She was doing that dance, that character dance with Marcus – her character was really playing in and out of what we were doing, and it wasn’t improv. But we didn’t over-rehearse either, because again, that’s where that awkwardness comes from.

We shot a lot of reversals, we would block it, figure out where we were going to go, figure out cameras and lights and all of that, but not actually run the scene until we were picture up and then we would film that first rehearsal. And I dare say, without knowing, because I wasn’t in the editing room.

I feel like there are probably several of our tapes that I remember being like, oh that’s right. That was the first one because there’s so much awkwardness. It’s really cool.

Was it filmed during the start of the pandemic in 2020, or was it done before?
When I flew to London, with no one even asking me about my temperature, or anything, no screening, nothing. I had heard of COVID at that point, or maybe I’d only heard of it as Corona at that point. But that’s all there was at the airport. There was absolutely no masks, there was nothing at all. It was February or so and I flew back from London.

I remember flying back, just to get into the first-class Lounge at London Heathrow. They took my temperature. And I only remember it was that lounge. That’s not “Ohhh, I was flying first class”, it was for work. I only say that, because I remember that it was the first time and I was like, Whoa.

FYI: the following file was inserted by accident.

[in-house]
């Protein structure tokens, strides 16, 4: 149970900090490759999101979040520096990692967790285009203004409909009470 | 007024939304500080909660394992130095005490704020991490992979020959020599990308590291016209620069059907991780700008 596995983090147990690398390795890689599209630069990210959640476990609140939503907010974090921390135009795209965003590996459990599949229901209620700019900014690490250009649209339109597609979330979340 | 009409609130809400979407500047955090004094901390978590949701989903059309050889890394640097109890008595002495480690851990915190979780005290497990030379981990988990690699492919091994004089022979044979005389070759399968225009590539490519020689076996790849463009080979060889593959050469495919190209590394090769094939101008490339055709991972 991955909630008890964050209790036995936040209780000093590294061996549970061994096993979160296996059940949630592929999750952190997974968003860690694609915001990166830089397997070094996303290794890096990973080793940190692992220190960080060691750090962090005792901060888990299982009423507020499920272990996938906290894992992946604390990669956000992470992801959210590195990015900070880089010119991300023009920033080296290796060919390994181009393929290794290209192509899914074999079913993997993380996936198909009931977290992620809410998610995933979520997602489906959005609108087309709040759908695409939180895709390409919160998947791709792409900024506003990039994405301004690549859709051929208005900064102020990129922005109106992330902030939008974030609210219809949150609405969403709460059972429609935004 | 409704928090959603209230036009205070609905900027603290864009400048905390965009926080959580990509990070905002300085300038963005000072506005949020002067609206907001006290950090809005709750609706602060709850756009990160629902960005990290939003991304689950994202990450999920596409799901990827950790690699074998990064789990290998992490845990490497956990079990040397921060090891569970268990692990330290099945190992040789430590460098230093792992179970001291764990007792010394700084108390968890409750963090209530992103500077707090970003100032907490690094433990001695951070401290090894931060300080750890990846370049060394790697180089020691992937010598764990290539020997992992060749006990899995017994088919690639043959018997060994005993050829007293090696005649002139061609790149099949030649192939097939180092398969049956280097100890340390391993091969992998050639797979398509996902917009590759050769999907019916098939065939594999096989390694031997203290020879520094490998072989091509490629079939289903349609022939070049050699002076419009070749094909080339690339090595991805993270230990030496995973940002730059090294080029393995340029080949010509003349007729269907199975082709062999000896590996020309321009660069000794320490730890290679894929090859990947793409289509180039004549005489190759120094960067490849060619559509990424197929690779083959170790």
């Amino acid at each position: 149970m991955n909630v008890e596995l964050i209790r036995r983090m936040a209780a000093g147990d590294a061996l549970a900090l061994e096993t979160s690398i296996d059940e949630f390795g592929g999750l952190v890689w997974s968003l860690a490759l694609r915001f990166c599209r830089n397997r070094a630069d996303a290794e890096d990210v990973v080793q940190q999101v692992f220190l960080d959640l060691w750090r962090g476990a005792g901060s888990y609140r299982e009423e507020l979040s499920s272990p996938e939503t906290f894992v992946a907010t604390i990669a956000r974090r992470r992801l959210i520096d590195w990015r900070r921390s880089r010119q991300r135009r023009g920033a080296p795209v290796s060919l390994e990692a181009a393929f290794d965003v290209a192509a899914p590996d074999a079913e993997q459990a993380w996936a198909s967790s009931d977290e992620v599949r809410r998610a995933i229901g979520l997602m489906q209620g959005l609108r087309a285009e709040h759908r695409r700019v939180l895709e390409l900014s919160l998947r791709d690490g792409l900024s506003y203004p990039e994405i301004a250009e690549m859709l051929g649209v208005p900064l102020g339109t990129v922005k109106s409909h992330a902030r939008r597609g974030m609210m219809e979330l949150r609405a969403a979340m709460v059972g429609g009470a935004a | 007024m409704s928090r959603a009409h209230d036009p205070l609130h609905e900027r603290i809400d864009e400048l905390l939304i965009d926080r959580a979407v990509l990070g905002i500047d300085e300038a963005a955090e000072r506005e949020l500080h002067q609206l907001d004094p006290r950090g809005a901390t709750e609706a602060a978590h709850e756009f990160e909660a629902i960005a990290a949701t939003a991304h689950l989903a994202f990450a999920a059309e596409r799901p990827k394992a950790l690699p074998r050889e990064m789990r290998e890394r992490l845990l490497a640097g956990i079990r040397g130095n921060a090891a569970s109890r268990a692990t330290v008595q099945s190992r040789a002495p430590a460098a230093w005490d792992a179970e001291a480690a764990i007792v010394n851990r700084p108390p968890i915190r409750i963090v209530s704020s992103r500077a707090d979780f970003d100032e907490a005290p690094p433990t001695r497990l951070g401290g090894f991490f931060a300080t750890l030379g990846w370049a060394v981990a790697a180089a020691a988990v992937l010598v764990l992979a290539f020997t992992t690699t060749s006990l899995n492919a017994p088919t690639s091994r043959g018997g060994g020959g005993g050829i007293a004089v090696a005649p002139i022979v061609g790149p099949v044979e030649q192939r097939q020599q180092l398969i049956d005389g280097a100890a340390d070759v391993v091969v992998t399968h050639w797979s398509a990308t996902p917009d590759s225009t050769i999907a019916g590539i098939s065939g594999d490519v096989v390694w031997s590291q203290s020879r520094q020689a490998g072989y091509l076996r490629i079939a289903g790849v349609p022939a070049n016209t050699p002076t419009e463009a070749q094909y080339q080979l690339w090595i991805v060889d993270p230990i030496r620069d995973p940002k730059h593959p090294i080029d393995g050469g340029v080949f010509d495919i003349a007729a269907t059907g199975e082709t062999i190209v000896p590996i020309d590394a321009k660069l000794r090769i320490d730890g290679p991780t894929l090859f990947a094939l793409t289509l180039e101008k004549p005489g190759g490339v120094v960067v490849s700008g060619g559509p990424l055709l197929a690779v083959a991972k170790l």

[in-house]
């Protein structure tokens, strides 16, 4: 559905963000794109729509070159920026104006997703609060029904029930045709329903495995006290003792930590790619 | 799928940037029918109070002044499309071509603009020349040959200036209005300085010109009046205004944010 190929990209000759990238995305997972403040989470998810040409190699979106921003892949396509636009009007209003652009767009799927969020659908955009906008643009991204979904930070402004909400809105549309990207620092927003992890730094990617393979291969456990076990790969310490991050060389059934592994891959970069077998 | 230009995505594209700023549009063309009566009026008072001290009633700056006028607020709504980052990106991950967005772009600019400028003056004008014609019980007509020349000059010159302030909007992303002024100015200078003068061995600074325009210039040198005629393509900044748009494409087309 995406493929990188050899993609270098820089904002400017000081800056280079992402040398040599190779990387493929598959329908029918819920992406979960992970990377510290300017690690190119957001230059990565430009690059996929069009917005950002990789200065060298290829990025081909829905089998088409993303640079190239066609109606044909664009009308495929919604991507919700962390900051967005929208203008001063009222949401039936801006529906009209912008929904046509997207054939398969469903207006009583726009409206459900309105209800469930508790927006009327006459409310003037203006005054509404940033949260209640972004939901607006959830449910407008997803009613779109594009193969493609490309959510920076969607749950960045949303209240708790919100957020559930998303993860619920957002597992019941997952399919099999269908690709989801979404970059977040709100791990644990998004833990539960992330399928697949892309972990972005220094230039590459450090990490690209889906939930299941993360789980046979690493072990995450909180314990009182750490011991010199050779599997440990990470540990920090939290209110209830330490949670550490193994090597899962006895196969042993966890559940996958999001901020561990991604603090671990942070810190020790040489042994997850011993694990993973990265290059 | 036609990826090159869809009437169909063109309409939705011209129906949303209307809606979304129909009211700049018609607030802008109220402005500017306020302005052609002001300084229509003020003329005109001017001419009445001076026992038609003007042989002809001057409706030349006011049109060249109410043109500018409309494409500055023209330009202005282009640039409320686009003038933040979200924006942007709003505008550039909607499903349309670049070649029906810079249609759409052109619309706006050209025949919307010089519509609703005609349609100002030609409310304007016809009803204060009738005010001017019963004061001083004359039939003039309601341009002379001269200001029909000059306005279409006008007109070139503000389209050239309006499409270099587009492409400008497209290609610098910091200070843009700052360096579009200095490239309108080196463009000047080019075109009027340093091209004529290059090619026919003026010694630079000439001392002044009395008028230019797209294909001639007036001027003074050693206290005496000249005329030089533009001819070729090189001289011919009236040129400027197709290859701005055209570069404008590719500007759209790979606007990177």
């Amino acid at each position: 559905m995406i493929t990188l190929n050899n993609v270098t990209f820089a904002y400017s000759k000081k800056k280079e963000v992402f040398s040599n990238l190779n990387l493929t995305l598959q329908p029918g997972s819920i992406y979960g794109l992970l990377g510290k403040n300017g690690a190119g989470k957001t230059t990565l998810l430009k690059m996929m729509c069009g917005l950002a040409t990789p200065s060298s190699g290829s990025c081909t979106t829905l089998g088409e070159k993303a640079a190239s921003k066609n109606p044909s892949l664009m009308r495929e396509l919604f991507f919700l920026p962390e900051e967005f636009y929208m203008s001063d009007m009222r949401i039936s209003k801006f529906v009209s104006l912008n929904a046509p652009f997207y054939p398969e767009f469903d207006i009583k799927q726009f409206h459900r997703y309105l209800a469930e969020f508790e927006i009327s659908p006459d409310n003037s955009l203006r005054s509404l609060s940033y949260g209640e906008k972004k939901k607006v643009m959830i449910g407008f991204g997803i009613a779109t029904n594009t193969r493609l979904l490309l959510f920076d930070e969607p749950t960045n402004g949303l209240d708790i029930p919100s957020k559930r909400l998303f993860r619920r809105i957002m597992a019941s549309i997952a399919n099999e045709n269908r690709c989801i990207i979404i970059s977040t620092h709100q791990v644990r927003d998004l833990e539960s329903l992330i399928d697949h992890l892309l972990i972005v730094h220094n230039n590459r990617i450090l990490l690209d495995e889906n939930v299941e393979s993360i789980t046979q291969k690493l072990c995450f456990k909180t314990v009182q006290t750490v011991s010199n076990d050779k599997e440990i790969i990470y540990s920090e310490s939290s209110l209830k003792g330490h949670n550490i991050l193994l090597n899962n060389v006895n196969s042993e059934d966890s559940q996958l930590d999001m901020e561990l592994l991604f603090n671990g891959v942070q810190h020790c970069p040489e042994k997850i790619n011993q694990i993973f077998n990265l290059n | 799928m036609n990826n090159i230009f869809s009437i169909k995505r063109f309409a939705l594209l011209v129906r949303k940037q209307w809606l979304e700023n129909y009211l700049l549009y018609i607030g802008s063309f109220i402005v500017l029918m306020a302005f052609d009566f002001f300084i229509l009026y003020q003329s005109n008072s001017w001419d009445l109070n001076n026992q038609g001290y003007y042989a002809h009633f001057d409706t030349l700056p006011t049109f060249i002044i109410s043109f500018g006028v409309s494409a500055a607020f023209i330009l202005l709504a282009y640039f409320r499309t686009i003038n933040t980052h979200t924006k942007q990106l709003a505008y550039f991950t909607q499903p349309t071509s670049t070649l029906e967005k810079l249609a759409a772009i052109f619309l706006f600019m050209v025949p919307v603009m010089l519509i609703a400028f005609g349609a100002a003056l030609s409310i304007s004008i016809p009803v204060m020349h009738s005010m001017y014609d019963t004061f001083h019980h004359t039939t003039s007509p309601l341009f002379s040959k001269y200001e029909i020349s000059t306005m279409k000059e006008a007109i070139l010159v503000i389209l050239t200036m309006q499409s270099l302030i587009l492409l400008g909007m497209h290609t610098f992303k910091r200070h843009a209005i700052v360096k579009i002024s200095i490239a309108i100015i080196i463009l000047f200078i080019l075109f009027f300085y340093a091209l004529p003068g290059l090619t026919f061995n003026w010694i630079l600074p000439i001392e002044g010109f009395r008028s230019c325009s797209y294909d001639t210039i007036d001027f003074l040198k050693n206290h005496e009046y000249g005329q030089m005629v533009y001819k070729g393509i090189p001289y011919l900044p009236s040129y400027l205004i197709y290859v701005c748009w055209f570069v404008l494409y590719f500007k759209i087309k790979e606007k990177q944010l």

We filmed in seven or eight, maybe 10 days total, and we were done. Then everything shut down. It was literally a window.

I count myself very fortunate that I wasn’t sick after my trip.

Was there any concern about returning after being away for so long?
Absolutely. I worried about being able to shake the dust off. I worried about it, I still do, don’t get me wrong, I think the day you are performing, and you just don’t have any nerves or don’t have any excitement, any sparks inside of you, probably hang it up for a little bit maybe or pump those brakes and rethink what you’re doing that day. But I definitely still had some self-doubt, even on “Swagger”. I was definitely having, a little “fake it, till you make it” for lack of a better term.

I Forrest Gumped my way through life, in almost all ways. So, I always count myself really fortunate. But yeah, there was some rust, to be honest with you.

How does the family feel about acting?
They’re incredibly supportive. My son, Luca Bear is really funny, though. I think he just saw me at his friend’s house, I think it’s something on the Food Network, maybe Guy’s Grocery Games. I’ve done the Food Network a few times for charity.

He calls at some point and he goes, Dad, your on the TV, at my friend’s house. He is eight, so the realization that these are family videos of me hanging out with Guy Fieri, these are things that are on TV. Yeah Luca Bear it’s everywhere. It’s everywhere my son.

So, his little process of how he sees it is really cool.